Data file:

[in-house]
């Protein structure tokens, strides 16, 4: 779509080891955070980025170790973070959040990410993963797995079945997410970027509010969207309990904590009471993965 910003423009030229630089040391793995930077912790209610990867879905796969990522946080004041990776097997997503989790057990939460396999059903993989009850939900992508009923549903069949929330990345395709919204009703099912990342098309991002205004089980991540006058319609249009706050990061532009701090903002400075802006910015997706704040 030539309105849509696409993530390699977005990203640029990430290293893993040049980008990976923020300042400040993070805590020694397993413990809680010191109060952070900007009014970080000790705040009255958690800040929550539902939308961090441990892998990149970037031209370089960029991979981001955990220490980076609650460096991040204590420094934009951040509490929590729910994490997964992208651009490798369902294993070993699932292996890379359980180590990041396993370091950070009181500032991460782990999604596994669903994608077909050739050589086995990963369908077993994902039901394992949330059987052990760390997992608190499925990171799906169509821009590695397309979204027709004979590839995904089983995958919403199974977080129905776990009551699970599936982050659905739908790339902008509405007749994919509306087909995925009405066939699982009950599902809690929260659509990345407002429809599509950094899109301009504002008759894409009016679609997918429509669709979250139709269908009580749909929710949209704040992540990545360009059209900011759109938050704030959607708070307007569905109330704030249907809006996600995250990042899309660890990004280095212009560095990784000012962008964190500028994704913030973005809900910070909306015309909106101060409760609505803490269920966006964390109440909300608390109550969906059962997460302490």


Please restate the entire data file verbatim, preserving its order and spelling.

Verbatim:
[in-house]
């Protein structure tokens, strides 16, 4: 779509080891955070980025170790973070959040990410993963797995079945997410970027509010969207309990904590009471993965 910003423009030229630089040391793995930077912790209610990867879905796969990522946080004041990776097997997503989790057990939460396999059903993989009850939900992508009923549903069949929330990345395709919204009703099912990342098309991002205004089980991540006058319609249009706050990061532009701090903002400075802006910015997706704040 030539309105849509696409993530390699977005990203640029990430290293893993040049980008990976923020300042400040993070805590020694397993413990809680010191109060952070900007009014970080000790705040009255958690800040929550539902939308961090441990892998990149970037031209370089960029991979981001955990220490980076609650460096991040204590420094934009951040509490929590729910994490997964992208651009490798369902294993070993699932292996890379359980180590990041396993370091950070009181500032991460782990999604596994669903994608077909050739050589086995990963369908077993994902039901394992949330059987052990760390997992608190499925990171799906169509821009590695397309979204027709004979590839995904089983995958919403199974977080129905776990009551699970599936982050659905739908790339902008509405007749994919509306087909995925009405066939699982009950599902809690929260659509990345407002429809599509950094899109301009504002008759894409009016679609997918429509669709979250139709269908009580749909929710949209704040992540990545360009059209900011759109938050704030959607708070307007569905109330704030249907809006996600995250990042899309660890990004280095212009560095990784000012962008964190500028994704913030973005809900910070909306015309909106101060409760609505803490269920966006964390109440909300608390109550969906059962997460302490």